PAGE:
Mobility as a Basic Human Right

Advocates of sustainable transportation are sometimes charged with elitism and criticized for being out of touch with the mainstream of America. A new exhibit of photographs showing in Los Angeles, "Without a Car in the World: 100 Car-Less Angelenos Tell Stories of Living in LA," graphically makes the point that the people who have the most to gain from effective public transportation and complete streets are hardly the elite.

Stephen Box, author of the SoapBoxLA blog, was featured in the exhibit along with his wife, Enci. Box lives without a car by choice. But he said when he attended the opening of the exhibit he was "humbled" by the stories of others in his city who don’t drive because they can’t, for medical or economic reasons. Box writes:

86991698_97aac7e9aa.jpgWaiting for the bus in Los Angeles. (Photo: Thomas Hawk via Flickr.)

[T]he story that established the baseline against which the success of
LA’s transportation system must be judged was told by a gentlemen who
simply explained "I’m on the bus six, seven hours a day. MTA doesn’t
see what we see, they need to come from behind the desk, take a two- or
three-day trip, get on all the buses, see how they aren’t on schedule,
they’re always crowded …"

weakest and most vulnerable community members live in fear, sometimes
unable to simply cross the street. If LA is to become a Great City, it
will start with a commitment to mobility as a civil right, a basic
guarantee of effective transportation choices that extends to everybody.

Box’s post is an important reminder for sustainable transportation advocates. It is vital to remember that access to affordable public transportation, as well as safe pedestrian and bicycle infrastructure, is a fundamental social equity issue. There’s nothing elitist about it.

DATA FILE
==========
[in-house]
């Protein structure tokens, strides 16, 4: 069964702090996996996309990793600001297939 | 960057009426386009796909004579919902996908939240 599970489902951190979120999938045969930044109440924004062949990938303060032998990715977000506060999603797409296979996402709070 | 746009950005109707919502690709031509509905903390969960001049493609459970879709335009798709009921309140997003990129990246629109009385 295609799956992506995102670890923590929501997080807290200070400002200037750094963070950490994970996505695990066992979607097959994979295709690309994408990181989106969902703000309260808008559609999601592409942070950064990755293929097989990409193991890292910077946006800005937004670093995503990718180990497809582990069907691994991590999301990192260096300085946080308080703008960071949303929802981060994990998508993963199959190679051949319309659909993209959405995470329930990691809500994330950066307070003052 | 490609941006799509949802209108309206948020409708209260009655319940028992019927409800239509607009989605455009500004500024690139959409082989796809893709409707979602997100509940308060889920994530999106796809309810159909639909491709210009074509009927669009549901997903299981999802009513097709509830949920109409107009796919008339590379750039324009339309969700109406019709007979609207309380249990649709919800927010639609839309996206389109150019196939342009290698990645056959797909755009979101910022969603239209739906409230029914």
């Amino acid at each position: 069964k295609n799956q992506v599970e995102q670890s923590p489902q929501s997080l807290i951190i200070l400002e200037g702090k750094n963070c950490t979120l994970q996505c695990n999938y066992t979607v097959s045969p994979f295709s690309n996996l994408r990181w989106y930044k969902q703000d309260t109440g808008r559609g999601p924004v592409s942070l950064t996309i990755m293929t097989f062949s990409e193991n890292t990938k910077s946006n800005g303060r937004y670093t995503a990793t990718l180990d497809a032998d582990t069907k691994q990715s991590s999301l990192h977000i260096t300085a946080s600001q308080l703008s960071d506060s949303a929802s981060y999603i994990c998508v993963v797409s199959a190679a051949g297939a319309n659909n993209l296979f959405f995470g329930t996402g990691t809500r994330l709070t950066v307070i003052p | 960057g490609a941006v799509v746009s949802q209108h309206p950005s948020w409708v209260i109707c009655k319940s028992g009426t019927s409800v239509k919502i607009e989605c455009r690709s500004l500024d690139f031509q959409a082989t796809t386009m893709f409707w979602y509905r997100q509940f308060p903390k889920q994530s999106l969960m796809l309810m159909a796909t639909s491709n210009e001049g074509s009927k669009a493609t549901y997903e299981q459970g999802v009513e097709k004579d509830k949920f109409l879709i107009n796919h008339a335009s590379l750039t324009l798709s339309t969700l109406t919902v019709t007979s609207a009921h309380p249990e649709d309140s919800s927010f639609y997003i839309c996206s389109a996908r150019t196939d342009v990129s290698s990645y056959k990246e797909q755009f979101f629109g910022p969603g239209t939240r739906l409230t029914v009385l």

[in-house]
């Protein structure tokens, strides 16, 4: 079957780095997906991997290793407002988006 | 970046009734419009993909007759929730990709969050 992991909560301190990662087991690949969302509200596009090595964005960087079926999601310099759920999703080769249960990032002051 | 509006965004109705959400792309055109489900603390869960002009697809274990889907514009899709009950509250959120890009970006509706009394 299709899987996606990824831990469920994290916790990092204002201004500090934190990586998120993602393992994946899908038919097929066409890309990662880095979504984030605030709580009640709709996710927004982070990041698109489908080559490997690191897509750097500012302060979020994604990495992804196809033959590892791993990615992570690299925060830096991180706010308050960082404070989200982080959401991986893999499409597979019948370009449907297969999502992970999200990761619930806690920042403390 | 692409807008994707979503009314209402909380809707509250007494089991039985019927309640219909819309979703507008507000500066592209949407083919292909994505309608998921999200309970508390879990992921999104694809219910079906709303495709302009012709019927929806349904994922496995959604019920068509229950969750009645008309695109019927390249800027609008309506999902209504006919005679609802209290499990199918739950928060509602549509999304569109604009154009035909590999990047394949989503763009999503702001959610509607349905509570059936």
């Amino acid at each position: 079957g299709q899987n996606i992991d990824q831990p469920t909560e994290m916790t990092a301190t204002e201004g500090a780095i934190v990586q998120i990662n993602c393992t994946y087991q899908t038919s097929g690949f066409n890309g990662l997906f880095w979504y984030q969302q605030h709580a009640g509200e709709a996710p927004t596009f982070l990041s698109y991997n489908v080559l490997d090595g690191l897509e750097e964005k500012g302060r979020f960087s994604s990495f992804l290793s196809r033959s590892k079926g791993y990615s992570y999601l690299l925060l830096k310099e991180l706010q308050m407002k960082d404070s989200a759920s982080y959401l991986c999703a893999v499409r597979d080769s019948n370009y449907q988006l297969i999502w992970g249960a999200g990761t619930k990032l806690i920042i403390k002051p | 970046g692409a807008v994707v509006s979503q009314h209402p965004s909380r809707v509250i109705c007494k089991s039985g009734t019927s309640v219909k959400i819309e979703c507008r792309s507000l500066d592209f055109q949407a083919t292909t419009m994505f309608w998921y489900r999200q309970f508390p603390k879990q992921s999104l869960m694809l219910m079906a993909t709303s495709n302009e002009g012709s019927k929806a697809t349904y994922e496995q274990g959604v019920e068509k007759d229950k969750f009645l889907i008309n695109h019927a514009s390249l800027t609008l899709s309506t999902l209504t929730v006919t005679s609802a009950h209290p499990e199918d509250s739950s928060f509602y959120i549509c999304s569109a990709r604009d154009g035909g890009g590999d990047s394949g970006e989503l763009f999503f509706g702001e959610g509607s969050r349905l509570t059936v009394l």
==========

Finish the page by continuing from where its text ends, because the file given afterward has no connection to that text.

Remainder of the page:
More from the Streetsblog Network: Systemic Failure wants to get bike lanes out of the gutter. Tucson Bike Lawyer wonders if drivers only get charged for making an improper turn if they end up hitting a police officer. And Biking in LA reports on the opening testimony in a particularly frightening vehicular assault case.

  • A few years ago, Bicycling magazine had an article about “Invisible Riders” — the day laborers, mostly undocument, who ride bikes for transportation in Los Angeles because they can’t spare the money for bus fare. It’s as good a refutation as any I’ve seen to the claim that bike riders are “elitists.”

    It’s well worth reading — the article is on the web at:,6610,s1-3-12-13639-1-P,00.html#.

  • Glenn

    In a completely auto-dependent situation, what percentatage of the population can even drive or should drive? 60%? 75%

    Children, elderly and disabled are forced to be either be home bound or chauffered around by healthy driving age family members.

    Those on the margins are forced to start earlier or continue longer than is probably safe for other road users. The ability to drive IS independence.

    We focus a lot on “commuters” but there are many people that need basic mobility that don’t have a job.